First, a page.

Ecuador, Peru and the Dominican Republic are the main suppliers of fine flavour cocoa beans to Europe. Figure 1 illustrates the growth of the suppliers from these countries of origin.

The data covers all cocoa beans supplied by these countries, not only the fine flavour cocoa beans. However, according to the International Cocoa Organization (ICCO), a large part of the exports from these countries are fine flavour cocoa:

  • Ecuador: 75% of total exports classify as fine flavour cocoa beans
  • Peru: 75%
  • Dominican Republic: 40%
  • Madagascar: 100%
  • Colombia: 95%
  • Papua New Guinea: 90%.

Supplies from these countries to Europe increased significantly:

  • Ecuador: an annual average growth of 7.3% between 2012 and 2016
  • Peru: 27%
  • Dominican Republic: 13%
  • Madagascar: 18%
  • Colombia: 54%.

Supplies from Papua New Guinea decreased slightly at an annual average rate of 4.8% between 2012 and 2016.

Other upcoming fine flavour cocoa suppliers are:

  • Dominica: an annual average growth of 49% between 2012 and 2016 (at 895 tonnes in 2016)
  • Mexico: +28% (at 570 tonnes in 2016).

Tips:

  • Check the website of the European Commission to learn more about the maximum cadmium levels in food and the specific requirements for chocolate products.
  • Check the status of your country as an ICCO-recognised fine flavour country. Upcoming fine flavour producing countries include Congo, Tanzania and Cameroon. Cameroon for example, produces cocoa beans from Trinitario-type trees, producing cocoa powder with a distinct and sought-after red colour, but still classified as bulk cocoa. Ghana, Malaysia and Vietnam are experimenting with fine flavour cocoa production as well.

The fine flavour market remains highly competitive and hard to enter

It is very difficult to enter the market as a new fine flavour producer, due to its high quality requirements and the fact that there is no single criterion that determines whether or not cocoa will be classified as fine flavour. In addition, only governments can apply for fine flavour status, which gives a political component to this market as well. Countries with an organised cocoa sector, with governmental support and strong lobbying power, have higher chances of success.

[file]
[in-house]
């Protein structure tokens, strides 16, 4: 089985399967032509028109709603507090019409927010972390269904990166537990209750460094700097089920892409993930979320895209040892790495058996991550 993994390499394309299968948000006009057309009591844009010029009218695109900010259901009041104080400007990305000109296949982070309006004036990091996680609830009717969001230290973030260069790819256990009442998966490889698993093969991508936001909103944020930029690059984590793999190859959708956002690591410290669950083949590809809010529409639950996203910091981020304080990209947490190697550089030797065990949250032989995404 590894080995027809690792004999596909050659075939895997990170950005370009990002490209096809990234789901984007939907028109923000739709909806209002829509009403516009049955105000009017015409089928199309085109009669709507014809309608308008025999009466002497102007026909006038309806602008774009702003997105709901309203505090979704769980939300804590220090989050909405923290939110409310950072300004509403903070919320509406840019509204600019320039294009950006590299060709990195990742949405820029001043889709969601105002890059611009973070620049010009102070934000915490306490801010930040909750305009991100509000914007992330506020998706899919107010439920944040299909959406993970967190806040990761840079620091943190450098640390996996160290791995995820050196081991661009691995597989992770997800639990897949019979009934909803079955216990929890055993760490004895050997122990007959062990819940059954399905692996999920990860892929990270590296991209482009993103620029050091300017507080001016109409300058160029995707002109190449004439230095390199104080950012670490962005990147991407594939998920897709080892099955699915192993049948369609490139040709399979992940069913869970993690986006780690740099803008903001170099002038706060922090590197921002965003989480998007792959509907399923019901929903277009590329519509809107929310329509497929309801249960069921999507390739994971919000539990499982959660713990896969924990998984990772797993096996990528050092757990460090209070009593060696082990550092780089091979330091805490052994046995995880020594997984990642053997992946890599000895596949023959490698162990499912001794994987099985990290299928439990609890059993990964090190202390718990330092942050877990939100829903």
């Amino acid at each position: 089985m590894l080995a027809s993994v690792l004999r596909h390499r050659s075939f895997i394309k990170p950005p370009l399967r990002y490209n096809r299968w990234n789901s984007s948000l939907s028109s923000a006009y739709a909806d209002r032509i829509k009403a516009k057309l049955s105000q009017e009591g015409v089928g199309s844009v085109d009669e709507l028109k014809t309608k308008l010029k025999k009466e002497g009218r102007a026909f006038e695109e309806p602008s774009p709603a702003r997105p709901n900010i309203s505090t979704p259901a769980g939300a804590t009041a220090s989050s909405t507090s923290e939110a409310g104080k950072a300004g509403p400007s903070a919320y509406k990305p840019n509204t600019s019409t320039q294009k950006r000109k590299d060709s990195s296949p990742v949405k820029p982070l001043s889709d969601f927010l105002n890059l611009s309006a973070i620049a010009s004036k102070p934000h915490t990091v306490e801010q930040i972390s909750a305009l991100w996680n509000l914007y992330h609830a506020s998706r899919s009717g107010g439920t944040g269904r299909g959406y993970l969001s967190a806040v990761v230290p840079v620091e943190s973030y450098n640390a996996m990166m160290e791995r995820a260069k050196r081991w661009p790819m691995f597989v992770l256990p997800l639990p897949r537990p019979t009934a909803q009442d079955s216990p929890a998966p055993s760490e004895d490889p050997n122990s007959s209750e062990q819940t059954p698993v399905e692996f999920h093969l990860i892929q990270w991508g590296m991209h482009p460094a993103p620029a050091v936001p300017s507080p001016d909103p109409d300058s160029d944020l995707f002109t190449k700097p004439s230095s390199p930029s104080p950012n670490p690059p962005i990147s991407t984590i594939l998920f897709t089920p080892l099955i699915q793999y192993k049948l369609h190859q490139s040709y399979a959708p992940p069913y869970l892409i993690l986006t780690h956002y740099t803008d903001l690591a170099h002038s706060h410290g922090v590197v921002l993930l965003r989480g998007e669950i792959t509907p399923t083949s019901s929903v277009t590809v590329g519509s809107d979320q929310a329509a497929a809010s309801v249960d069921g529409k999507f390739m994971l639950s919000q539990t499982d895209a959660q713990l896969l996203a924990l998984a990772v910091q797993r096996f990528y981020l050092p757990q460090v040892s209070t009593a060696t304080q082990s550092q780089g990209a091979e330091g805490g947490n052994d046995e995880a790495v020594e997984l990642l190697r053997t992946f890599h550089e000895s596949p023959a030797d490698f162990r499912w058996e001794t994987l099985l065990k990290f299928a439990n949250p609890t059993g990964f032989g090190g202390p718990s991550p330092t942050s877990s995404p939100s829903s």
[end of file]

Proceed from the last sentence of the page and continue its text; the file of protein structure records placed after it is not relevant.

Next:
Examples are the governments of Peru, Ecuador and Venezuela who all strongly support the development of the fine flavour cocoa market in their country.

Several new countries have been pursuing the fine flavour status. Since 2015, the newest countries on the list are Belize, Guatemala, Honduras, Nicaragua, Panama and Vietnam. Vietnam has been the latest addition to the list.

Other countries are still pursuing the fine flavour status. Recently, cocoa beans from the Philippines were selected as one of the best in the world. The Philippines is now also applying for a membership at the International Cocoa Organization.

Tips:

  • Investigate your opportunities within the speciality cocoa sector regardless of the ICCO listing of your country. High-quality Criollo/Trinitario cocoa beans with good traceability, interesting stories as well as micro-lots of a superior and authentic quality may access the market successfully. Adequate fermentation and drying, as well as the implementation of proper traceability systems, will contribute to the quality and perceived quality of your cocoa beans.
  • Check the government support available in your country regarding fine flavour cocoa development. For example, is your government currently trying to get the ICCO status or are there any governments subsidies you can apply for to develop your fine flavour cocoa company?

5 . Which channels can you use to put fine flavour cocoa on the European market?

See our study on channels and segments on the European cocoa market for more information. However, there are some differences when trading fine flavour cocoa.

The market for fine flavour cocoa is relatively small and highly specialised, with its own characteristics of supply and demand. The fine-flavour value chain is short and transparent, unlike the longer value chain for bulk chocolate. Farmers often sell their cocoa either directly to specialist agents of specific chocolate companies.